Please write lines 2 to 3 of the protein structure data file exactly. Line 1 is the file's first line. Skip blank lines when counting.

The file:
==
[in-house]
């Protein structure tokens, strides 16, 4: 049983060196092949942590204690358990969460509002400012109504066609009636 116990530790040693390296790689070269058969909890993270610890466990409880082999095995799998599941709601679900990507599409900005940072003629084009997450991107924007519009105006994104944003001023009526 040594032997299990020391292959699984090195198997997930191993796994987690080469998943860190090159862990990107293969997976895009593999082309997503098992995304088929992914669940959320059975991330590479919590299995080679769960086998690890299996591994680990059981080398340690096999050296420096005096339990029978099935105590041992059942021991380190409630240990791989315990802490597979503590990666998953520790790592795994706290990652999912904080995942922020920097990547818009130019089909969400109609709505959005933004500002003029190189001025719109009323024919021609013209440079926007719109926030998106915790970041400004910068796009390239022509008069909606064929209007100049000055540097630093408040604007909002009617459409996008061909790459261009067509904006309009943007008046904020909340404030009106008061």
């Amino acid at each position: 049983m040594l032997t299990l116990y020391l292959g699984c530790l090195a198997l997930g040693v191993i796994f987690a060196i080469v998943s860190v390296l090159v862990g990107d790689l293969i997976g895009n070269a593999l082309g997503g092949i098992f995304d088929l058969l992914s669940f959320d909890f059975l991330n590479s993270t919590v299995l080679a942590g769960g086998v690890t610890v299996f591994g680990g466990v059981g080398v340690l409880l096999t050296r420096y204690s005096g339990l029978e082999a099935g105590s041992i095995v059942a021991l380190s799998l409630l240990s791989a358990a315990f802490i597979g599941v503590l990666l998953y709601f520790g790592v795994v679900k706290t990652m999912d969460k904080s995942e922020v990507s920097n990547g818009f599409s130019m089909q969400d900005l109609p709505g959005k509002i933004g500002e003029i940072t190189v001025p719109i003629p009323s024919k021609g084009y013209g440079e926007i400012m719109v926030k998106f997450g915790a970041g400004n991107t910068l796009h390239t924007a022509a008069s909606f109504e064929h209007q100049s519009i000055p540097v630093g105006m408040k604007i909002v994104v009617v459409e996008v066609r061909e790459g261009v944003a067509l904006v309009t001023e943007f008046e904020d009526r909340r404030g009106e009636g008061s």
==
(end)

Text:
């Protein structure tokens, strides 16, 4: 049983060196092949942590204690358990969460509002400012109504066609009636 116990530790040693390296790689070269058969909890993270610890466990409880082999095995799998599941709601679900990507599409900005940072003629084009997450991107924007519009105006994104944003001023009526 040594032997299990020391292959699984090195198997997930191993796994987690080469998943860190090159862990990107293969997976895009593999082309997503098992995304088929992914669940959320059975991330590479919590299995080679769960086998690890299996591994680990059981080398340690096999050296420096005096339990029978099935105590041992059942021991380190409630240990791989315990802490597979503590990666998953520790790592795994706290990652999912904080995942922020920097990547818009130019089909969400109609709505959005933004500002003029190189001025719109009323024919021609013209440079926007719109926030998106915790970041400004910068796009390239022509008069909606064929209007100049000055540097630093408040604007909002009617459409996008061909790459261009067509904006309009943007008046904020909340404030009106008061």
């Amino acid at each position: 049983m040594l032997t299990l116990y020391l292959g699984c530790l090195a198997l997930g040693v191993i796994f987690a060196i080469v998943s860190v390296l090159v862990g990107d790689l293969i997976g895009n070269a593999l082309g997503g092949i098992f995304d088929l058969l992914s669940f959320d909890f059975l991330n590479s993270t919590v299995l080679a942590g769960g086998v690890t610890v299996f591994g680990g466990v059981g080398v340690l409880l096999t050296r420096y204690s005096g339990l029978e082999a099935g105590s041992i095995v059942a021991l380190s799998l409630l240990s791989a358990a315990f802490i597979g599941v503590l990666l998953y709601f520790g790592v795994v679900k706290t990652m999912d969460k904080s995942e922020v990507s920097n990547g818009f599409s130019m089909q969400d900005l109609p709505g959005k509002i933004g500002e003029i940072t190189v001025p719109i003629p009323s024919k021609g084009y013209g440079e926007i400012m719109v926030k998106f997450g915790a970041g400004n991107t910068l796009h390239t924007a022509a008069s909606f109504e064929h209007q100049s519009i000055p540097v630093g105006m408040k604007i909002v994104v009617v459409e996008v066609r061909e790459g261009v944003a067509l904006v309009t001023e943007f008046e904020d009526r909340r404030g009106e009636g008061s």